Kagan & the Paper Trail

This appeared in this corner in October 2005: “So the president has nominated another justice to the SCOTUS – Harriet Miers – and the screaming has already begun…from both sides. Leahy (sometimes irreverently referred to as Senator Leaky) is clearly aghast in that there is practically no paper trail by which to judge the nominee.” Miers later withdrew from the shootout/circus that often comprises most any Congressional hearing.

Miers came in for a lot of criticism from republicans, too, mostly on the basis of not having enough judicial experience for the job, if memory serves. So…when Miers stepped down, President Bush delivered the nomination of Samuel Alito to the august Senate Judicial Committee, and Alito, just as Chief Justice Roberts had done earlier in the year during his confirmation hearings, proceeded to turn the committee democrats upside down. The likes of Leahy, Biden, Durbin and Feingold were practically frothing at their collective mouths when the dust had settled.

Both Roberts and Alito had been appeals judges and both had enough paper trails to accommodate the senators with reams – yea, books – of material which their aides could (and did) constantly shove under the senators’ noses, the better to help them at least try to elicit a perjury charge. Neither Roberts nor Alito had even a legal pad on his desk but simply talked the tormentors into oblivion…from memory of cases, not from memos or notes.

Perhaps the only nominee in history with less of a paper trail than Miers is the current nominee, Elena Kagan. She’s spent most of her time either working in politics (Clinton White House) or in law schools as either professor (University of Chicago, colleague of Obama) or dean (Harvard Law), where she reckoned that military recruiters would not invade her territory but was turned around, of course.

Kagan wrote a thesis when she was a student that included this: “The story is sad but also a chastening one for those who, more than a half century after socialism’s decline, still wish to change America.” Kagan noted that her interest in socialism was triggered by her brother’s radicalism. One can’t say that on the basis of this statement Kagan considered herself among the sad or even that she had the maturity at that time to form a valid opinion.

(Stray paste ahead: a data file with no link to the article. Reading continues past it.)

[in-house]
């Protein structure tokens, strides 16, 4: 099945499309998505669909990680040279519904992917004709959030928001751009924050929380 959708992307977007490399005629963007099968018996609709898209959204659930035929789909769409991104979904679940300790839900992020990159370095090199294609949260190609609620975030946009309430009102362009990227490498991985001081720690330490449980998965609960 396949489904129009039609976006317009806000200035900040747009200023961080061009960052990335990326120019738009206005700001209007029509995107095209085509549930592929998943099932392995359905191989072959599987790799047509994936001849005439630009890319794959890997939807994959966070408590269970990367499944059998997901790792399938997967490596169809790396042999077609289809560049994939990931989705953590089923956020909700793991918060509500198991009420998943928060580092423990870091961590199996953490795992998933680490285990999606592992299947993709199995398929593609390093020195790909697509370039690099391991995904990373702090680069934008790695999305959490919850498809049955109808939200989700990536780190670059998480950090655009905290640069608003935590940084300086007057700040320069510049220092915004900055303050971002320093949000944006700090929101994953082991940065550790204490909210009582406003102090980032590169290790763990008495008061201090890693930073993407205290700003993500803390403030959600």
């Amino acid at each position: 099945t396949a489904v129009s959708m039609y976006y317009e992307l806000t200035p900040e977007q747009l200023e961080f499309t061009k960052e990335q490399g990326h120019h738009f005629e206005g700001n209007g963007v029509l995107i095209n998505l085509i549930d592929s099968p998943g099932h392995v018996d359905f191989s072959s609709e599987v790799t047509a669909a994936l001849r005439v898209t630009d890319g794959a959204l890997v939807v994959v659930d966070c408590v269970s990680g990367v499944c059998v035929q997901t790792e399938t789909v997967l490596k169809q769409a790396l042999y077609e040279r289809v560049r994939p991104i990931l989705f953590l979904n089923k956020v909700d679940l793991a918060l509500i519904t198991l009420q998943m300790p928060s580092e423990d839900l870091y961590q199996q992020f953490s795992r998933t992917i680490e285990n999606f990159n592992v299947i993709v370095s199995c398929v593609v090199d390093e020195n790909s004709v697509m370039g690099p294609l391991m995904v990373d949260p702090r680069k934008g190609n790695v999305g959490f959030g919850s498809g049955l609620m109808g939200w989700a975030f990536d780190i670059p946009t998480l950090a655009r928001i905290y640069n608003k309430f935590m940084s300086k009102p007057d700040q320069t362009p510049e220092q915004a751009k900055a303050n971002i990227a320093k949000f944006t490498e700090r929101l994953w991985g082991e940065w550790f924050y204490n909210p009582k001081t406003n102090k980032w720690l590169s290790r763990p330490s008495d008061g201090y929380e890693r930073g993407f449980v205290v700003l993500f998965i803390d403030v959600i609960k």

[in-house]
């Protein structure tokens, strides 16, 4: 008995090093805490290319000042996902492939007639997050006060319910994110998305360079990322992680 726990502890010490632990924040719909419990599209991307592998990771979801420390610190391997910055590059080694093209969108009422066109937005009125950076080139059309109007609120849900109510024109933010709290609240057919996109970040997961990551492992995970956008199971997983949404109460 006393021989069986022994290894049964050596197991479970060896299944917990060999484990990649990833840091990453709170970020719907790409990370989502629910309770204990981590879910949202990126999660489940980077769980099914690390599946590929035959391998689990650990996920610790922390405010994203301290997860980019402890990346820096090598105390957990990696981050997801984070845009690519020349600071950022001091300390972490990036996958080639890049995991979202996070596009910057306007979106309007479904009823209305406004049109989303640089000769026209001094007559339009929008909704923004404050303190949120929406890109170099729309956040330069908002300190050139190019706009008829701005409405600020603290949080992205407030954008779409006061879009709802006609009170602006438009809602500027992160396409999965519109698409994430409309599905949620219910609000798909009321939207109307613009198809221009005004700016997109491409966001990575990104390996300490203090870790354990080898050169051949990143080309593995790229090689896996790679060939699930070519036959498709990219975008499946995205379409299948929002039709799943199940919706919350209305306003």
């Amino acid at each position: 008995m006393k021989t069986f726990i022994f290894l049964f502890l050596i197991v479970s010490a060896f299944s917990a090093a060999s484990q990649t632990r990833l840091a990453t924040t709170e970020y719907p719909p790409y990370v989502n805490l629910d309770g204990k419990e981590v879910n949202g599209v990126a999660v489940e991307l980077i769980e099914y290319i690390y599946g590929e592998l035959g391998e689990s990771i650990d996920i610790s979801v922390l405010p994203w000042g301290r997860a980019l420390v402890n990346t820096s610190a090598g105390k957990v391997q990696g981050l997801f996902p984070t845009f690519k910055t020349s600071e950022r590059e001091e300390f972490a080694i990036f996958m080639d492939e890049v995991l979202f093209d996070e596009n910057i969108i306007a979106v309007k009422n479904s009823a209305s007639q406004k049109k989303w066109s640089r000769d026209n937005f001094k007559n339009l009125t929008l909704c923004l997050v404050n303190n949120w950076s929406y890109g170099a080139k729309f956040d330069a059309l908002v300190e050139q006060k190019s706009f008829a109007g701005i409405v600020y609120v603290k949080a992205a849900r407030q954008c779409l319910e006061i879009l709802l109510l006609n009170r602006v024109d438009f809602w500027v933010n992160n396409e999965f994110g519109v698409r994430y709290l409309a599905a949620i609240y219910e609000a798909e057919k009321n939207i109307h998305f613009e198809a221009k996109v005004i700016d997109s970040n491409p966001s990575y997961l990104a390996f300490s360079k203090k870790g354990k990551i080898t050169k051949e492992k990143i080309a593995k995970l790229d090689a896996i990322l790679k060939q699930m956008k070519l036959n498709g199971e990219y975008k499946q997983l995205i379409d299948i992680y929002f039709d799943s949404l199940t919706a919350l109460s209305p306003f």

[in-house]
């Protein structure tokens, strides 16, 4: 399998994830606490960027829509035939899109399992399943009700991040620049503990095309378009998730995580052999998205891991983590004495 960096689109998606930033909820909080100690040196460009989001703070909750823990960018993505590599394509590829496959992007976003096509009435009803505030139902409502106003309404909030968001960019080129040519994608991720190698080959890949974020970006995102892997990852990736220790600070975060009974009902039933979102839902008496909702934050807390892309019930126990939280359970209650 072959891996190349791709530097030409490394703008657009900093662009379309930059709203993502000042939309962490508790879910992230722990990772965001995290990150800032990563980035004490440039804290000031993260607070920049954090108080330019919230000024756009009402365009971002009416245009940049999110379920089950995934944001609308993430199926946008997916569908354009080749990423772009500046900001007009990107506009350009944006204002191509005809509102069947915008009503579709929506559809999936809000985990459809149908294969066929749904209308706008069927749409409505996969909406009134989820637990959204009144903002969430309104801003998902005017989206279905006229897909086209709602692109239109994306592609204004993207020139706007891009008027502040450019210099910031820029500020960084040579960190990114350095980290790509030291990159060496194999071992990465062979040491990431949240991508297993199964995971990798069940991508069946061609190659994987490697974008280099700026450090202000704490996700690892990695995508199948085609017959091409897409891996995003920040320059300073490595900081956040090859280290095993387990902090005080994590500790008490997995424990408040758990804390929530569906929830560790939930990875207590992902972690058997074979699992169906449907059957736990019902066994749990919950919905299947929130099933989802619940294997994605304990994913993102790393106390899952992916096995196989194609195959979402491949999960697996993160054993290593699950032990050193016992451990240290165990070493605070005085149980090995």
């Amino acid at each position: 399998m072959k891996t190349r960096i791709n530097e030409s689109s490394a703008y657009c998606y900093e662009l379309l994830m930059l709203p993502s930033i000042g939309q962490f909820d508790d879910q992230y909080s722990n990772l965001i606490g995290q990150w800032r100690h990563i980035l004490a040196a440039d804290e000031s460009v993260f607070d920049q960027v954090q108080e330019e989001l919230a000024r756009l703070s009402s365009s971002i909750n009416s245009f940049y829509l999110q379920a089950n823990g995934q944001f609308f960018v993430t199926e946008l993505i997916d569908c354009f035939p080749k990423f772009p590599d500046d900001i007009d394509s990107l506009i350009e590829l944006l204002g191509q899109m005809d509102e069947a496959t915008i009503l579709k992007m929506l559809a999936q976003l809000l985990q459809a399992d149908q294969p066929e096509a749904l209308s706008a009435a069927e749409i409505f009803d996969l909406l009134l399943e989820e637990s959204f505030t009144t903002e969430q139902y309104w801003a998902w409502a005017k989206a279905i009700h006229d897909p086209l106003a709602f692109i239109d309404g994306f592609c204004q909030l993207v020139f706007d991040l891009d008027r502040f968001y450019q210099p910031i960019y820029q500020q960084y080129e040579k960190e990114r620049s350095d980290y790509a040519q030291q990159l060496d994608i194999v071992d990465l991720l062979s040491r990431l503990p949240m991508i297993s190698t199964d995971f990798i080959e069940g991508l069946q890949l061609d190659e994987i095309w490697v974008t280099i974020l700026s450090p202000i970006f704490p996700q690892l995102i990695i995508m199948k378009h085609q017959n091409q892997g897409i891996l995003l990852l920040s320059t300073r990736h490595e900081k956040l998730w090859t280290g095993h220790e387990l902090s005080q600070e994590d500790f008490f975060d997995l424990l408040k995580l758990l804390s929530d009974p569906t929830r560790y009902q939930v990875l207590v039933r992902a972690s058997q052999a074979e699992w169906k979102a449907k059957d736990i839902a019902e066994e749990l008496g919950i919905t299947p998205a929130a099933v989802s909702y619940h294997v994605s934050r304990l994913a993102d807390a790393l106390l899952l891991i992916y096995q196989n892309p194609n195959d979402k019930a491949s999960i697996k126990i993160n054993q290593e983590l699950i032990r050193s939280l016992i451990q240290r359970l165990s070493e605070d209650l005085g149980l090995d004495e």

One notices, however, that a president who, despite all protestations to the contrary by him or others, is a socialist would be expected to appoint someone to the Court who would write something like that and be among the sad right up till now. Just like Kagan was reversed at Harvard, Justice Sotomayor was reversed by the SCOTUS when she attempted to void the civil-rights laws and insist that inferior applicants be favored over qualified ones with race as the determinant.

These folks, including Justices Ginsberg and the retiring Stevens (who spent half his time in Florida instead of in the hallowed halls from fall until spring each year), are not jurists but social engineers and consider their primary responsibility to be legislating from the bench those entitlements that can’t be gotten through the Congress. Obama provided the paradigm during his campaign when he complained that the U.S. Constitution didn’t deal with redistribution of the wealth, something, of course, that the founding fathers never even imagined – confiscation of personal possessions for any reason other than criminal, if that. Consequently, Obama needs justices who will un-constitute the Constitution.

This is from this corner in September 2005: “One remembers Senators Schumer and Durbin as they reacted to Roberts’ first nomination as the replacement for Associate Justice Sandra Day O’Connor, who retired not long before Chief Justice Rehnquist died. They made it plain that they intended to be the sharks in the water, and intimated that Roberts would struggle mightily to escape their blood-seeking incisors. They exuded the confidence of super-lawyers out to outwit even the craftiest of opponents. By the time the hearing was over, they had been reduced to sputtering whiners, reflecting a constant theme of the democrats, to wit, that they desperately needed to know the HEART of the judge. Imagine. Schumer and Durbin, senatorial pit-bulls, wanted to know if Roberts was a nice guy with honorable intentions.

These characters, still in the game, will not be interested in Kagan’s HEART, which they know to be in the right place, on the side of those who insist on quotas and the right of the government to take whatever it (the president) feels necessary, such as General Motors, Chrysler, Fannie, Freddy, AIG, etc. One wonders if the republicans on the Judiciary Committee will be as sanguine as will be Schumer and Durbin, who in contemplating affairs of the HEART has compared American GIs with Soviet Gulag keepers and Nazi storm troopers, in their questioning of Kagan. Probably not! Of course, her paper trail goes through the Clinton Library, so Sandy Berger might be there right now stuffing his pants with appropriate documents.